How will climate change stress the power grid?
The research, published Sept. 24 in the journal Risk Analysis, was led by the University at Buffalo and Purdue University. It describes the limitations of prediction models used by electricity providers and regulators for medium- and long-term energy forecasting. And it outlines a new model that includes key climate predictors—mean dew point temperature and extreme maximum temperature—that researchers say present a more accurate view of how climate change will alter future electricity demands.
Roshanak Nateghi, assistant professor of industrial engineering and environmental and ecological engineering, is a co-author of the study. "The availability of public data in the energy sector, combined with advances in algorithmic modeling, has enabled us to go beyond existing approaches that often exhibit poor predictive performance," she says. "As a result, we're able to better characterize the nexus between energy demand and climate change, and assess future supply inadequacy risks."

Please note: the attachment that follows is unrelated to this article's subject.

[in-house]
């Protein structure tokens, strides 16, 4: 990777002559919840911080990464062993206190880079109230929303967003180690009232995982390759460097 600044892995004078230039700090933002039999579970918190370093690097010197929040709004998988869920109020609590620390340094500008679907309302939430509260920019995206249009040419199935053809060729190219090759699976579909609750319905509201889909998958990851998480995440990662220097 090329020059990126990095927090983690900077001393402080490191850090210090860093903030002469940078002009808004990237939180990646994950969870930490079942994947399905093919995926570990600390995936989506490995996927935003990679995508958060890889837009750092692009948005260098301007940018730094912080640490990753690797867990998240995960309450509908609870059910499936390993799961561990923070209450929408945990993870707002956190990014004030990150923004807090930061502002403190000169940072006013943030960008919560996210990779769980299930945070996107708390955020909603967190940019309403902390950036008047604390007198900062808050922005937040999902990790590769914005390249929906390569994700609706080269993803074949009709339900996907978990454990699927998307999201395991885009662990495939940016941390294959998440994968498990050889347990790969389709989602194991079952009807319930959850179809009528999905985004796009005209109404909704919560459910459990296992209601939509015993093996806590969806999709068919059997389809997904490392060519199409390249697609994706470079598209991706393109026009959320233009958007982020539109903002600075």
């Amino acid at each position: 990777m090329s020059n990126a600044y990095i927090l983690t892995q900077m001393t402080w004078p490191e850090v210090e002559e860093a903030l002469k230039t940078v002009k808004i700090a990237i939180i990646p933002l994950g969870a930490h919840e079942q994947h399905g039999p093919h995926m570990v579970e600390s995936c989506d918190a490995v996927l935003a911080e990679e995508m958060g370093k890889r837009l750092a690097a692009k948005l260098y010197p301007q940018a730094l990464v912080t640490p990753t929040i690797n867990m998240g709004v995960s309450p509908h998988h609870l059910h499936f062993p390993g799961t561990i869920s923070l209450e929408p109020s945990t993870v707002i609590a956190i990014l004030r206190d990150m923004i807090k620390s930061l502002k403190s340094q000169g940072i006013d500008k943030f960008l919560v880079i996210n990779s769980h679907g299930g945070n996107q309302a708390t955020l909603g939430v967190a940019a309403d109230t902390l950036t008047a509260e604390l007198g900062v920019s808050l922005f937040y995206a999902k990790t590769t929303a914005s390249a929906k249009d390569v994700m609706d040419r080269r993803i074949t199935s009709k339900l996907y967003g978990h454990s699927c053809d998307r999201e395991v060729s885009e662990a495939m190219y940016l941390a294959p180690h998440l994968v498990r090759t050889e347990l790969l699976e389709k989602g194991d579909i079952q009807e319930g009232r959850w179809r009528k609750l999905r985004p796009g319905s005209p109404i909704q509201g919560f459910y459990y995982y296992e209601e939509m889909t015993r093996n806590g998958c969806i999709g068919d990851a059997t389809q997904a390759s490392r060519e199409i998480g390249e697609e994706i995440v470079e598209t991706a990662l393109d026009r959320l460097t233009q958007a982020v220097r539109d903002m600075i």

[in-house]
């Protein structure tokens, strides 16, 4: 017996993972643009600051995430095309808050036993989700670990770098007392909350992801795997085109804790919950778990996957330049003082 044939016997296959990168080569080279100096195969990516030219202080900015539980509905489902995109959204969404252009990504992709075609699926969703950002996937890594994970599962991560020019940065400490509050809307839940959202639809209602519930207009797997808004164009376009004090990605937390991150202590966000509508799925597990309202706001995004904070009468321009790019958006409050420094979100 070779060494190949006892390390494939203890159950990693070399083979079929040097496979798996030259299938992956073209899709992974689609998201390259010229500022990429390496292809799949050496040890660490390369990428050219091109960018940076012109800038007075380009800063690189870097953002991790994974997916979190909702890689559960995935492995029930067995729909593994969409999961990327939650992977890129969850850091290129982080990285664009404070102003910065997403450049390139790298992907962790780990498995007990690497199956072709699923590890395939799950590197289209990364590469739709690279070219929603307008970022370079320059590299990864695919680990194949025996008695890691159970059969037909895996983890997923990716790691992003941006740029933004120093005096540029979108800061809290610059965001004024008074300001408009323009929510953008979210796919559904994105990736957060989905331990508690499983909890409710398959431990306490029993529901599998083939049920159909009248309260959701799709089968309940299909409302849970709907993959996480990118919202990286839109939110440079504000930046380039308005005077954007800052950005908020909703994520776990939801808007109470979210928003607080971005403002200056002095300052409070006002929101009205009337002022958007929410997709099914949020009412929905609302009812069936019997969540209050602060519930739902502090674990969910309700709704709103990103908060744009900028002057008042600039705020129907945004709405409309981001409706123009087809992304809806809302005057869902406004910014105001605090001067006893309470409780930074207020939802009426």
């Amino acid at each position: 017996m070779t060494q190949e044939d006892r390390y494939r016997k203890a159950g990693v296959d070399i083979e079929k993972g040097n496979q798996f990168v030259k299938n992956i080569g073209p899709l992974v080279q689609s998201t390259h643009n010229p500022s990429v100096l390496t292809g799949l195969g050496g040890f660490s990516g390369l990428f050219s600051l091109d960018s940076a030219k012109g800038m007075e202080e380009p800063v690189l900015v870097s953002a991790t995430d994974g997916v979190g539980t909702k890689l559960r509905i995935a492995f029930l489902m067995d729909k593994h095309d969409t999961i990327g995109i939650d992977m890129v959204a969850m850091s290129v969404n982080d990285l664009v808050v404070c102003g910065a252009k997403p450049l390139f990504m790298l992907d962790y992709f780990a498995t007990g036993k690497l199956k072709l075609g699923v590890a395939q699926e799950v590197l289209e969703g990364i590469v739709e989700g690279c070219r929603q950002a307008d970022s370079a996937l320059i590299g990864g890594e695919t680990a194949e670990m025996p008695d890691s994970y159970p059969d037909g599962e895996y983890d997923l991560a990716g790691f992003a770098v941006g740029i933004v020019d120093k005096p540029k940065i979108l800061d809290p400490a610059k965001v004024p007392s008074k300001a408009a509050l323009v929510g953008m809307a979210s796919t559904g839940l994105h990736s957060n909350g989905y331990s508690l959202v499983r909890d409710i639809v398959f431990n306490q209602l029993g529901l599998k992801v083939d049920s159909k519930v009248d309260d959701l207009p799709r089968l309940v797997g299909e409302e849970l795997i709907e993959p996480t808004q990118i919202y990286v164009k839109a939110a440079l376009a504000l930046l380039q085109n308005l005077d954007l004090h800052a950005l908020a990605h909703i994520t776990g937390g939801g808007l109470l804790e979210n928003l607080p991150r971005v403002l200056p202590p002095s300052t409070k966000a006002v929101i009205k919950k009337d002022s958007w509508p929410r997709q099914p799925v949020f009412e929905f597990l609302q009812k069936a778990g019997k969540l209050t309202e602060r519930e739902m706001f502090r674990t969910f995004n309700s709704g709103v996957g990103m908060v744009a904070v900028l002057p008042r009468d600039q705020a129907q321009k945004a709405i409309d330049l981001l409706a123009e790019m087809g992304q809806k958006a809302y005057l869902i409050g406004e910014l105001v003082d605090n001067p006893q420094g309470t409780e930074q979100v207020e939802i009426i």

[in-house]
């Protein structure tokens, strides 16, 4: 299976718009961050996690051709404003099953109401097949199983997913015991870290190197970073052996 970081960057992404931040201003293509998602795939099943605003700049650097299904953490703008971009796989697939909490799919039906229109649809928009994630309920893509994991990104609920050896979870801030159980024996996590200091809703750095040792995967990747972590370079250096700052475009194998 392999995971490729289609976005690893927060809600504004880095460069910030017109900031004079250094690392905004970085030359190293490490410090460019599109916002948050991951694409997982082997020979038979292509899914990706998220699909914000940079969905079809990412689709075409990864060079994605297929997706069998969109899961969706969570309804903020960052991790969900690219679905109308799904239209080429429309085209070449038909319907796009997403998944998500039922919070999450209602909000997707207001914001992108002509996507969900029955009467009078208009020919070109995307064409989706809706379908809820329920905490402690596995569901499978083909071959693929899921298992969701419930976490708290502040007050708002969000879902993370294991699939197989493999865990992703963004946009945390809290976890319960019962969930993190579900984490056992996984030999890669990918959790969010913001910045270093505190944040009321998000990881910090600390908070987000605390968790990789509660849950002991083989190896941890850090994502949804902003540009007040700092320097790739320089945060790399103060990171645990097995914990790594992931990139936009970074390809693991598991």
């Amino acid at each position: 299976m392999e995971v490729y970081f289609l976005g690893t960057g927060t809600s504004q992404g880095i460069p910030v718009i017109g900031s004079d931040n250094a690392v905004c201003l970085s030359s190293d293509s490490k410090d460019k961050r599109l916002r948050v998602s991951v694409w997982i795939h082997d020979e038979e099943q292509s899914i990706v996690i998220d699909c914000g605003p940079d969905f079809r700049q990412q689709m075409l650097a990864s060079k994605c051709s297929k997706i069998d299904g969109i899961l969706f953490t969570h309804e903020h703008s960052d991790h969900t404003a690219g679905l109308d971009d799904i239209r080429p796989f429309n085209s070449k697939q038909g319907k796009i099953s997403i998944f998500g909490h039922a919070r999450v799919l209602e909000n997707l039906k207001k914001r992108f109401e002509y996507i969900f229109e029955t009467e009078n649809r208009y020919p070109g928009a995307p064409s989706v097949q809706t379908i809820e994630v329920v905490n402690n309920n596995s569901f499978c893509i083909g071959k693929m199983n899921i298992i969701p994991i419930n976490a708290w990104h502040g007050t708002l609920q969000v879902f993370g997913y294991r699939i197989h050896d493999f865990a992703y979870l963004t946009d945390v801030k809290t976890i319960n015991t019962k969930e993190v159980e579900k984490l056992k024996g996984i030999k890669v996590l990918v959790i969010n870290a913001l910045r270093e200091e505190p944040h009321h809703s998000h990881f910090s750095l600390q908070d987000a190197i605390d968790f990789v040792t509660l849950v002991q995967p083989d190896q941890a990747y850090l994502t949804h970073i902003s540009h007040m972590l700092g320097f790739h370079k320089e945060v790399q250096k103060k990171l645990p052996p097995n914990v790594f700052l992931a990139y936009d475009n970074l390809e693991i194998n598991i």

The study's lead author is Sayanti Mukherjee, assistant professor of industrial and systems engineering in University of Buffalo's School of Engineering and Applied Sciences.